Talent Development and RetentionTue, 12/01/2015 - 18:00
After a coffee break, moderator William Gaber, Founding Partner at Atabay Consulting led an interactive panel on Talent Development and Retention. He introduced panelists Juan Ángel Vargas, Client Consulting Leader for Human Capital and Energy & Resources at Deloitte Consulting Group, and Jorge Ponce Stirk, Integrated Projects Human Resource Manager for Mexico and Central America at Schlumberger. To introduce the panel, Gaber illustrated the challenges recruiters face on a daily basis and the energy sector’s needs on the matter of human capital. He stated that recruiters must take into consideration the fact that the market is divided into upstream, midstream, and downstream, but they must also consider short, middle, and long term plans. Another topic to consider is geography, as several areas of the country have a surplus of professionals while others are facing a shortage.
Both Vargas and Ponce mentioned the problems that the energy sector is facing and their strategies to address them. Vargas explained that after the price decrease in oil barrels, PEMEX reduced its supply chain, generating a surplus of talent. This was unexpected since the sector was expecting a larger demand of talent after the Energy Reform. He now estimates that for the next two years, this surplus will continue, but at Deloitte they have identified areas that will require qualified talent in the mid-term. Furthermore, he predicts a large gap in highly qualified labor in the next ten years but this much needed talent is not being adequately developed. Ponce also remarked on the effect of the depreciation of oil prices on the energy sector causing a temporary surplus of labor, but he also mentioned his company’s strategies to negotiate this issue. His solution is to mobilize talented individuals into those geographic areas, both nationally and internationally, which most require attention. This method is highly beneficial as it provides talented individuals with many opportunities and job security. These talented employees should be prioritized over new recruits as they possess a comprehensive knowledge of the industry and its clients. He commented on his experiences both in Mexico and abroad, as he states “Companies have to expose their professionals to different cultures and work environments in order to prepare them for change”. On the other hand, according to Vargas, mobility seems be decreasing in the energy sector as employees seem to be moving to the automotive industry. “The energy industry is facing infrastructure problems that are slowing down mobility programs.”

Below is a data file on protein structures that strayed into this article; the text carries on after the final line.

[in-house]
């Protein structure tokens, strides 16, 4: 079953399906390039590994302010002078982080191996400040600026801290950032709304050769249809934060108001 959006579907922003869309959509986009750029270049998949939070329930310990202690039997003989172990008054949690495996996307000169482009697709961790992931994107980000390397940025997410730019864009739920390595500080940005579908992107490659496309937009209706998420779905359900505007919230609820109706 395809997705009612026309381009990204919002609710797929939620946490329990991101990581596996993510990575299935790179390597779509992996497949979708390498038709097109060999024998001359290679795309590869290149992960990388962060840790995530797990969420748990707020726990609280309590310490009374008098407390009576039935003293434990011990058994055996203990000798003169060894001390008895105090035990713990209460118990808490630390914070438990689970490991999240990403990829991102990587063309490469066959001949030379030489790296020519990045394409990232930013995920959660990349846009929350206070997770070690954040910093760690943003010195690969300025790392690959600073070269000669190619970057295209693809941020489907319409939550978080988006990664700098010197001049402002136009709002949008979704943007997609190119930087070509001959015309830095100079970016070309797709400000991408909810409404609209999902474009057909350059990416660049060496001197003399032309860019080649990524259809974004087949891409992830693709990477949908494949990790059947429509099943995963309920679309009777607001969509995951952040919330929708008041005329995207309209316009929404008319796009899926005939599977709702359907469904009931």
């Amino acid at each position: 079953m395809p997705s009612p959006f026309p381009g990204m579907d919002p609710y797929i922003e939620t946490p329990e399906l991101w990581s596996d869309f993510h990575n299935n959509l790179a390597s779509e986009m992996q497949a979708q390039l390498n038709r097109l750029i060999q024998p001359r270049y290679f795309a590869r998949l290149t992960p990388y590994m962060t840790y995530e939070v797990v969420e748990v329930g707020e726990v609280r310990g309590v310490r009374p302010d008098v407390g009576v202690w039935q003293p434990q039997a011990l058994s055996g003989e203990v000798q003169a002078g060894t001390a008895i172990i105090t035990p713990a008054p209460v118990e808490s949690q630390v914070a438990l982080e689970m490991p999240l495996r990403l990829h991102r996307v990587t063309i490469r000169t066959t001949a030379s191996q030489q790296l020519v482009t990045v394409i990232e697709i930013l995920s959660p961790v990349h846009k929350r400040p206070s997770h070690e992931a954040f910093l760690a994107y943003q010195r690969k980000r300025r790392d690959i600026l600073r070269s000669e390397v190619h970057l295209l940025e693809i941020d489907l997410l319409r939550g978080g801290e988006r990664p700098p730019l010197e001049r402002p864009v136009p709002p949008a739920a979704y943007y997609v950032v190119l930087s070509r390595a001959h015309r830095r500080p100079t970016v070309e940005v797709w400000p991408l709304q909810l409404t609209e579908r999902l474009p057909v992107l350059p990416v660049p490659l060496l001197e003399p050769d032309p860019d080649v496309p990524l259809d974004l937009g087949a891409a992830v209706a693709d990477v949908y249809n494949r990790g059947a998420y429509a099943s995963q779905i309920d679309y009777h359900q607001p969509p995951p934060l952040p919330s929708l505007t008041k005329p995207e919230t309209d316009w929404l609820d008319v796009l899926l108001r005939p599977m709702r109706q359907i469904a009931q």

Next, Gaber shifted the discussion onto retaining high value individuals. Vargas mentioned a recent study by Deloitte, in which five different retention strategies were determined. The first is to make these individuals aware of their value to the company. The second is to help their subordinates to recognize the value of their leaders. The third is to generate a positive work environment and the fourth is to make high value employees aware of the growth opportunities they are acquiring through training. Finally, the most important step is to generate trust in leadership. Ponce remarked that growth within an industry and retaining valuable individuals is a process that begins at the recruitment stage. He states that, from the outset, there must be transparency in the recruitment processes regarding the benefits to which the future employee may be entitled and possible growth. Identification of the correct individuals is essential. “The first six months to one year are essential to determine whether the individual is correct for the position.” Ponce also states that companies should perform a self-assessment to determine whether they are truly competitive, as he says “it is necessary to analyze the market to determine whether we are competitive, otherwise it will not be possible to retain talent.”
Gaber mentioned an initiative to attract, develop, and retain talent, named “We Are All HR”. This initiative aims to involve all upper management and directors in the retention of talent. Ponce reiterated the importance of involving managers in each step, as “when a person leaves a company they are generally not abandoning the company but their immediate management”. Thus, he highlighted the importance of training management and providing them all the necessary tools to ensure this. Vargas mentioned another strategy, which is to create a sense of belonging within all staff members, and to encourage management to continuously look for talent and to try to retain it. Ponce also commented on the importance of identifying and flagging high value individuals. Finally, he continued that a possible motivation for newer and older employees is to manage a company through meritocracy, meaning that all promotions should be attained by merit.